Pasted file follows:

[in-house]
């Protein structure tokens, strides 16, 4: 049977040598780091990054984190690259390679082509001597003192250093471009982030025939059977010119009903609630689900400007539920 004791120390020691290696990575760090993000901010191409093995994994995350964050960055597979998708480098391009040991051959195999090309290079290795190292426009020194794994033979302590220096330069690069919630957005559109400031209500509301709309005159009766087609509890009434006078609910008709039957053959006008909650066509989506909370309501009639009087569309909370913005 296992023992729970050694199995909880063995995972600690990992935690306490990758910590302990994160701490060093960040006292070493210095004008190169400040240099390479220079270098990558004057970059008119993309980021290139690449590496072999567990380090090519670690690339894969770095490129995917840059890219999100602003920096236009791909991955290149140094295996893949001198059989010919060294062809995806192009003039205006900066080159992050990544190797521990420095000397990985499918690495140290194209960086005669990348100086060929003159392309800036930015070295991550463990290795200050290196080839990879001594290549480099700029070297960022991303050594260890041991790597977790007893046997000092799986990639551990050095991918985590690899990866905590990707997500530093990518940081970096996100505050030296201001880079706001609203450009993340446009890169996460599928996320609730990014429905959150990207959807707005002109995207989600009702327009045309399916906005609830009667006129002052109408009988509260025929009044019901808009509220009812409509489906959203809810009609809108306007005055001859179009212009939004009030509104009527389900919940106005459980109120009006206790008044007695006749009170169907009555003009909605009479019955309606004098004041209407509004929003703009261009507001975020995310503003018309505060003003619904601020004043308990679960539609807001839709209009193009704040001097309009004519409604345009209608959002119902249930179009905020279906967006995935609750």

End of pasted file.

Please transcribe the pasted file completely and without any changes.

[in-house]
């Protein structure tokens, strides 16, 4: 049977040598780091990054984190690259390679082509001597003192250093471009982030025939059977010119009903609630689900400007539920 004791120390020691290696990575760090993000901010191409093995994994995350964050960055597979998708480098391009040991051959195999090309290079290795190292426009020194794994033979302590220096330069690069919630957005559109400031209500509301709309005159009766087609509890009434006078609910008709039957053959006008909650066509989506909370309501009639009087569309909370913005 296992023992729970050694199995909880063995995972600690990992935690306490990758910590302990994160701490060093960040006292070493210095004008190169400040240099390479220079270098990558004057970059008119993309980021290139690449590496072999567990380090090519670690690339894969770095490129995917840059890219999100602003920096236009791909991955290149140094295996893949001198059989010919060294062809995806192009003039205006900066080159992050990544190797521990420095000397990985499918690495140290194209960086005669990348100086060929003159392309800036930015070295991550463990290795200050290196080839990879001594290549480099700029070297960022991303050594260890041991790597977790007893046997000092799986990639551990050095991918985590690899990866905590990707997500530093990518940081970096996100505050030296201001880079706001609203450009993340446009890169996460599928996320609730990014429905959150990207959807707005002109995207989600009702327009045309399916906005609830009667006129002052109408009988509260025929009044019901808009509220009812409509489906959203809810009609809108306007005055001859179009212009939004009030509104009527389900919940106005459980109120009006206790008044007695006749009170169907009555003009909605009479019955309606004098004041209407509004929003703009261009507001975020995310503003018309505060003003619904601020004043308990679960539609807001839709209009193009704040001097309009004519409604345009209608959002119902249930179009905020279906967006995935609750």